Don’t turn Scrooge un­der new tax code

Houston Chronicle Sunday - - BUSINESS - CHRIS TOM­LIN­SON

The tax code will test al­tru­ism this giv­ing sea­son, and char­i­ties should be wor­ried.

Pres­i­dent Don­ald Trump’s tax cuts slashed rates on busi­nesses and raised the stan­dard de­duc­tion for in­di­vid­u­als, dra­mat­i­cally re­duc­ing the ap­petite for de­duc­tions. With fewer tax ben­e­fits to be gained from char­i­ta­ble giv­ing, will com­pa­nies and in­di­vid­u­als still make do­na­tions? Or will char­i­ties feel a pinch?

Ex­perts are split. Some are ad­vis­ing non­prof­its to tighten their belts, while oth­ers pre­dict the strong econ­omy will make us more gen­er­ous.

My bet is that cor­po­rate giv­ing will go down. The Tax Cuts and Jobs Act of 2017 re­duced the of­fi­cial cor­po­rate tax rate from a max­i­mum of 35 per­cent down to 21 per­cent.

Com­pa­nies use de­duc­tions and cred­its to re­duce taxes as much as pos­si­ble. To take a tax de­duc­tion, though, a com­pany needs to have a sig­nif­i­cant tax bill. The new, lower rate re­duces the tax bur­den, and there­fore the ap­petite to make do­na­tions.

Char­i­ta­ble giv­ing is also a mar­ket­ing tool, but only when a man­age­ment team feels the need to get the com­pany’s name in front of the pub­lic. When profits are high, as they have been this year, ex­ec­u­tives of­ten cut mar­ket­ing bud­gets, ac­cord­ing to the an­nual Phi­lan­thropy Out­look, pro­duced by In­di­ana Uni­ver­sity.

“Cor­po­rate giv­ing may or may not in­crease; strong eco­nomic growth may not do enough to off­set the de­crease in tax in­cen­tives, par­tic­u­larly if over­all con­sumer sen­ti­ment is weak,” the re­port con­cludes based on a sce­nario that re­flects cur­rent eco­nomic con­di­tions.

Ex­perts will scour an­nual re­ports next year to de­ter­mine how cor­po­rate giv­ing re­acted to the tax code, but un­til then, we can only guess.

The Repub­li­can tax bill also dou­bled the stan­dard de­duc­tion for in­di­vid­u­als and mar­ried cou­ples, which means far fewer tax­pay­ers will need to item­ize de­duc­tions to min­i­mize their taxes. Since tax­pay­ers can only claim a de­duc­tion for a char­i­ta­ble gift on an item­ized tax re­turn, many Amer­i­cans will see no tax ad­van­tage to mak­ing do­na­tions this year.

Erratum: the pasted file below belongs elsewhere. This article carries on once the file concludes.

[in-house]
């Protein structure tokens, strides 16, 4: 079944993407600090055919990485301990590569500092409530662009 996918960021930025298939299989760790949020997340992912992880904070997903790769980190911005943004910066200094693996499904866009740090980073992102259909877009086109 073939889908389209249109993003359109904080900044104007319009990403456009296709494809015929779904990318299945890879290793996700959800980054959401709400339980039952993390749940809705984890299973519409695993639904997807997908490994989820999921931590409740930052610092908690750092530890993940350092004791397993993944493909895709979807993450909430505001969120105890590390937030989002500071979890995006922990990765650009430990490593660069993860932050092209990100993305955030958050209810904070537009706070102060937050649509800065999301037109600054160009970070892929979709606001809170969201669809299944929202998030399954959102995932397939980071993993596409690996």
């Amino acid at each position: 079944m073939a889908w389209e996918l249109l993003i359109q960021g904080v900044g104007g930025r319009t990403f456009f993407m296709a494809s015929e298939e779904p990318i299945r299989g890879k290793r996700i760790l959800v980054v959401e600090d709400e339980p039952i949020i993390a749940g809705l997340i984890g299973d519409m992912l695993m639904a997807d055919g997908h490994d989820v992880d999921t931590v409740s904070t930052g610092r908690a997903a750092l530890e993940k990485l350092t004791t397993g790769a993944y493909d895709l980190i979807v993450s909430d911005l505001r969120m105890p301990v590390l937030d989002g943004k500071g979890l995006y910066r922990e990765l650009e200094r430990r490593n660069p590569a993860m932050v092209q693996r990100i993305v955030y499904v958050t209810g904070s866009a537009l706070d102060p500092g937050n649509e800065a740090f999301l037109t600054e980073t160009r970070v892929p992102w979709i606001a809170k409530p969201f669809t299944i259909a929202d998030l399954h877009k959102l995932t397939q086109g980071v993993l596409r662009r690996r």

In­di­vid­ual and fam­ily giv­ing

could drop by $13.1 bil­lion, and es­tates of the de­ceased could re­duce do­na­tions by $7 bil­lion, ac­cord­ing to Pa­trick Rooney, an econ­o­mist at In­di­ana Uni­ver­sity’s Lilly Fam­ily School of Phi­lan­thropy. His fore­cast, in sep­a­rate re­search from the Phi­lan­thropy Out­look, is based on giv­ing pat­terns ob­served af­ter past tax cuts.

Over­all giv­ing could drop 4.6 per­cent com­pared to 2016 when Amer­i­can gave a record $390 bil­lion, he con­cluded.

Per­haps mak­ing mat­ters worse, re­search at the Uni­ver­sity of Chicago shows a di­rect cor­re­la­tion be­tween char­i­ta­ble giv­ing and the S&P 500 stock in­dex. When stocks go up, so does giv­ing. Un­for­tu­nately, the S&P 500 is flat for the year and has spent much of it in neg­a­tive ter­ri­tory.

There­fore wealthy donors with sig­nif­i­cant stock hold­ings have not had a very good year, and they are the most sig­nif­i­cant pri­vate givers.

In ad­di­tion to pass­ing his tax bill, Pres­i­dent Don­ald Trump is also chang­ing donor be­hav­ior. Lib­eral ac­tivist or­ga­ni­za­tions have seen a spike in do­na­tions, while both po­lit­i­cal par­ties col­lected record amounts in this year’s elec­tion cam­paigns. Most con­tri­bu­tions to these groups are not tax-de­ductible, but they hint at a shift in donors’ pri­or­i­ties when bud­get­ing their giv­ing.

Nev­er­the­less, re­li­gious or­ga­ni­za­tions con­sis­tently bring in the most money, tal­ly­ing $122 bil­lion in 2016, ac­cord­ing to In­di­ana Uni­ver­sity re­searchers. Ed­u­ca­tion, hu­man ser­vices, foun­da­tions and health non­prof­its round out the top five.

Non­prof­its may also see dif­fer­ent re­sults based on their donor pro­files. At least 5 per­cent of high-in­come fam­i­lies will still need to file item­ized re­turns and claim char­i­ta­ble de­duc­tions next year.

“Or­ga­ni­za­tions more re­liant on smaller do­na­tions from less wealthy donors would have cause for con­cern, while non­prof­its that re­ceive fund­ing from high­net-worth in­di­vid­u­als/ house­holds would be bet­ter able to weather this change,” the Phi­lan­thropy Out­look ad­vises.

I should hope, though, that ev­ery­one’s char­i­ta­ble giv­ing will go up de­spite the change in the tax code. The econ­omy is strong, and tax cuts mean we have more money in our pock­ets. The re­cip­i­ents of our gen­eros­ity also need our help more than ever. Rents are more ex­pen­sive; wages are higher and run­ning a non­profit is not get­ting any cheaper.

There is also plenty of need. Whether it is sick chil­dren or the arts, our gov­ern­ments are stingy in ad­dress­ing so­ci­ety’s prob­lems and en­rich­ing our cul­ture. If we don’t want the gov­ern­ment de­cid­ing how to spend our money, we must at least take re­spon­si­bil­ity and make do­na­tions of our own if we want a bet­ter world.

The im­pe­tus to give, af­ter all, should al­ways come from our hearts, not from our tax ac­coun­tants.

Michael Ho­la­han / As­so­ci­ated Press

With fewer tax ben­e­fits to be gained, char­i­ta­ble giv­ing is ex­pected to take a big dip.

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